Step-families are said to be the fastest growing type of family in the UK. So it is perhaps no surprise that step-parent adoptions are becoming increasingly common, with official figures showing 97 such adoptions out of a total of 489 adoptions in Scotland in 2013. In the recent decision of X v Y, 5 January 2015 (2015SCDUMF1), Sheriff Kelly considered an interesting case which is a helpful addition to the existing law.
This was an application for adoption by a stepmother in relation to her 14-year-old stepson, A. A’s mother had separated from his father around 2006 and later divorced. A residence order had been made in favour of A’s father. A resided with his father and the petitioner, who subsequently married. A’s mother had contact until around 2011, when A decided that he did not want any further contact. Following that, only one card had been sent by A’s mother by way of indirect contact. A continued to have contact with his adult siblings. A expressed a view that he wished to be adopted by his stepmother. A’s mother was not willing to consent and opposed the adoption. The social worker who compiled the report under s 19 of the Adoption (Scotland) Act 2007 recommended that the adoption be granted. The curator ad litem also supported the application. At first glance, the petitioner appeared to have a persuasive case.
The sheriff, however, refused the application, and instead made an order conferring parental rights and responsibilities on the petitioner and an order for residence in her favour under s 11(3)(b) of the Children (Scotland) Act 1995.
The sheriff was concerned that proper consideration had not been given to the alternatives to adoption by the curator and social worker. There was no account in either report of discussions with the parents and the child about alternatives to adoption. This significantly diminished the weight the sheriff felt he could give to their views.
A’s mother’s consent could only be dispensed with on the grounds set out in s 31(3) of the 2007 Act. The petitioner relied on two grounds: the mother’s inability to discharge parental rights and responsibilities satisfactorily, and/or the welfare of the child otherwise required her consent to be dispensed with. A’s mother argued that there was no inability on her part to discharge her parental rights and responsibilities: it was simply that she was not being allowed to do so. The sheriff agreed, and considered that on the evidence there was no inability on the mother’s part. Rather, she was well able to discharge her parental responsibilities and exercise her parental rights and was likely to continue to be able to do so. Therefore her consent could not be dispensed with on this ground.
Dispensing with consent
Thereafter the sheriff considered whether consent should be dispensed with on the welfare ground. Welfare was considered in the context of s 14 of the 2007 Act, which sets out the various considerations that a court must have regard to when considering whether to grant adoption. Regard had to be had to the need to safeguard and promote the child’s welfare throughout the child’s life as the paramount consideration. When assessing this, the sheriff had regard to A’s relationship with his older brother and sister and other extended members of his family. The sheriff considered the child’s views, observing that they carried considerable weight given the child’s age; however they remained one of a number of factors to be considered.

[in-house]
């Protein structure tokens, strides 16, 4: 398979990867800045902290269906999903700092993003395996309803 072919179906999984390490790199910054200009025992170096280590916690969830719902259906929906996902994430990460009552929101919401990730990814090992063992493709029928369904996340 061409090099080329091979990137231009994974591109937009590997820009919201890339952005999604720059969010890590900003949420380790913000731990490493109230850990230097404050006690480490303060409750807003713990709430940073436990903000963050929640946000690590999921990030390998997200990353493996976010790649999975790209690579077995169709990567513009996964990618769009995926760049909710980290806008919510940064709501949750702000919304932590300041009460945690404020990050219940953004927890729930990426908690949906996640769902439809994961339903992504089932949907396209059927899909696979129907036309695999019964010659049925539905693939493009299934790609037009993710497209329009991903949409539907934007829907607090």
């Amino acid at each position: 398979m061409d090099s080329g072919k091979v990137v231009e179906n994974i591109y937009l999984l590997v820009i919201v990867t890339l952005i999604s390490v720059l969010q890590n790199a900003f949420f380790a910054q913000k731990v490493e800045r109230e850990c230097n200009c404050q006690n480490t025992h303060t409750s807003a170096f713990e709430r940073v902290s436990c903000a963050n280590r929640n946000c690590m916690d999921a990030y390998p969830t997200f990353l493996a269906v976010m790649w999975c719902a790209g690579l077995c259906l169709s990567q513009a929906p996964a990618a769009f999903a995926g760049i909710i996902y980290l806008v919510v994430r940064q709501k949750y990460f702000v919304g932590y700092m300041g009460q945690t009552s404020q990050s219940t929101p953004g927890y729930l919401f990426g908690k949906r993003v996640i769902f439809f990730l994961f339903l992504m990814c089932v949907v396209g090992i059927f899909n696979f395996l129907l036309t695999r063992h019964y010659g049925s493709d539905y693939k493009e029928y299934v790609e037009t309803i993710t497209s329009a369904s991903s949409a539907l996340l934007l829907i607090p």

The sheriff followed the reasoning in S v L 2012 SLT 961, that dispensing with consent had to be necessary, rather than merely desirable or reasonable. The court had to be satisfied that nothing less than adoption would suffice. In the sheriff’s view there would have to be some “clear advantage in formalising the petitioner’s relationship with the child” for the adoption order to be granted. He therefore decided that a residence order and an order for parental rights and responsibilities would be sufficient to address concerns expressed by the petitioner and the child about the care of the child in the event of his father’s death. With these orders in place, the sheriff considered that there was no pressing need for an adoption order to be made.
These types of cases will turn on their own facts and circumstances. This case highlights the importance of considering adoption alongside the alternatives when advising clients, and ensuring that reports prepared in such cases cover all of the required issues.
In this issue
- Sham marriages v Sham interviews: which is the greater evil?
- A trusts law for the modern era?
- When cash just isn't good enough
- Un voyage en vaut la peine*: SYLA does France
- SYLA ends season on a high
- Appreciation: John Henderson
- Reading for pleasure
- Opinion: Mohammed Sabir
- Book reviews
- President's column
- People on the move
- Application forms: should the seller adjust?
- When sharing matters
- After the launch
- Game of strategies
- Broken promises
- Charity legacies: the 10% conundrum
- Another "Whose money?" case
- Barrister barred
- Rearranging the family ties
- Belief in the system
- Living by the code
- The sky's the limit
- Unfinished business
- Law reform roundup
- Appreciation: Joseph Beltrami
- LBTT: what does it mean in practice?
- For those of a certain age
- Claims: trending?
- Ask Ash
- A man for all reasons
- The "TER approach"